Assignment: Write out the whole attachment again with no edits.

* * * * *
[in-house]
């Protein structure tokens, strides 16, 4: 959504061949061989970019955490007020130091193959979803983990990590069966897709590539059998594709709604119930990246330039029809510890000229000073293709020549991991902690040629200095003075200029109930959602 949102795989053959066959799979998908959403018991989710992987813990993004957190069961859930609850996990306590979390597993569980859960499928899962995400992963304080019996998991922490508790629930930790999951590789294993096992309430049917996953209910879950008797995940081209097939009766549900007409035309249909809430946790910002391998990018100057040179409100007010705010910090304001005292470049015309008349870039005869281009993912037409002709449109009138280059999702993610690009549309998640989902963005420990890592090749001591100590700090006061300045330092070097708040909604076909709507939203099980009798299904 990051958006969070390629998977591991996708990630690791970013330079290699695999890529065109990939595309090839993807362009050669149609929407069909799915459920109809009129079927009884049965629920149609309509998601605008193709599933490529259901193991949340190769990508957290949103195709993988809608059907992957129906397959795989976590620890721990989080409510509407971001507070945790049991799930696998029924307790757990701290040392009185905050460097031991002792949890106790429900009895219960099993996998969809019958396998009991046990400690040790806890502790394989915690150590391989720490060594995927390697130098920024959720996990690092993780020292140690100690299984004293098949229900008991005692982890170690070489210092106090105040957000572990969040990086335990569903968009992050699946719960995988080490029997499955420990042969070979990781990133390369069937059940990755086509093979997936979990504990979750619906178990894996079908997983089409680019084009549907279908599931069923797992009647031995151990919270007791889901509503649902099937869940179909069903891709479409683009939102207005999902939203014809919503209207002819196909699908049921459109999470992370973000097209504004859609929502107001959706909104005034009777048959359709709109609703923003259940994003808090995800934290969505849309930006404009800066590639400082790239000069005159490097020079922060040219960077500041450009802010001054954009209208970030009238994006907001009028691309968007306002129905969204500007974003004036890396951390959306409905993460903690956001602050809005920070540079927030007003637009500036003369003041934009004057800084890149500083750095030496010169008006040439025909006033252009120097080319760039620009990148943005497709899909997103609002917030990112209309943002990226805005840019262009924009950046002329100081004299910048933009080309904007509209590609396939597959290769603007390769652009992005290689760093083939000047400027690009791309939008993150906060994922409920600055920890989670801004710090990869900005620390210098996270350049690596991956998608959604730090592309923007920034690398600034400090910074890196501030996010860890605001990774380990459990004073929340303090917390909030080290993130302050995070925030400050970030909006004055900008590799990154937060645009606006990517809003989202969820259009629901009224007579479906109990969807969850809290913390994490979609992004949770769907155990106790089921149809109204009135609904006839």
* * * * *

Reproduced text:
[in-house]
């Protein structure tokens, strides 16, 4: 959504061949061989970019955490007020130091193959979803983990990590069966897709590539059998594709709604119930990246330039029809510890000229000073293709020549991991902690040629200095003075200029109930959602 949102795989053959066959799979998908959403018991989710992987813990993004957190069961859930609850996990306590979390597993569980859960499928899962995400992963304080019996998991922490508790629930930790999951590789294993096992309430049917996953209910879950008797995940081209097939009766549900007409035309249909809430946790910002391998990018100057040179409100007010705010910090304001005292470049015309008349870039005869281009993912037409002709449109009138280059999702993610690009549309998640989902963005420990890592090749001591100590700090006061300045330092070097708040909604076909709507939203099980009798299904 990051958006969070390629998977591991996708990630690791970013330079290699695999890529065109990939595309090839993807362009050669149609929407069909799915459920109809009129079927009884049965629920149609309509998601605008193709599933490529259901193991949340190769990508957290949103195709993988809608059907992957129906397959795989976590620890721990989080409510509407971001507070945790049991799930696998029924307790757990701290040392009185905050460097031991002792949890106790429900009895219960099993996998969809019958396998009991046990400690040790806890502790394989915690150590391989720490060594995927390697130098920024959720996990690092993780020292140690100690299984004293098949229900008991005692982890170690070489210092106090105040957000572990969040990086335990569903968009992050699946719960995988080490029997499955420990042969070979990781990133390369069937059940990755086509093979997936979990504990979750619906178990894996079908997983089409680019084009549907279908599931069923797992009647031995151990919270007791889901509503649902099937869940179909069903891709479409683009939102207005999902939203014809919503209207002819196909699908049921459109999470992370973000097209504004859609929502107001959706909104005034009777048959359709709109609703923003259940994003808090995800934290969505849309930006404009800066590639400082790239000069005159490097020079922060040219960077500041450009802010001054954009209208970030009238994006907001009028691309968007306002129905969204500007974003004036890396951390959306409905993460903690956001602050809005920070540079927030007003637009500036003369003041934009004057800084890149500083750095030496010169008006040439025909006033252009120097080319760039620009990148943005497709899909997103609002917030990112209309943002990226805005840019262009924009950046002329100081004299910048933009080309904007509209590609396939597959290769603007390769652009992005290689760093083939000047400027690009791309939008993150906060994922409920600055920890989670801004710090990869900005620390210098996270350049690596991956998608959604730090592309923007920034690398600034400090910074890196501030996010860890605001990774380990459990004073929340303090917390909030080290993130302050995070925030400050970030909006004055900008590799990154937060645009606006990517809003989202969820259009629901009224007579479906109990969807969850809290913390994490979609992004949770769907155990106790089921149809109204009135609904006839």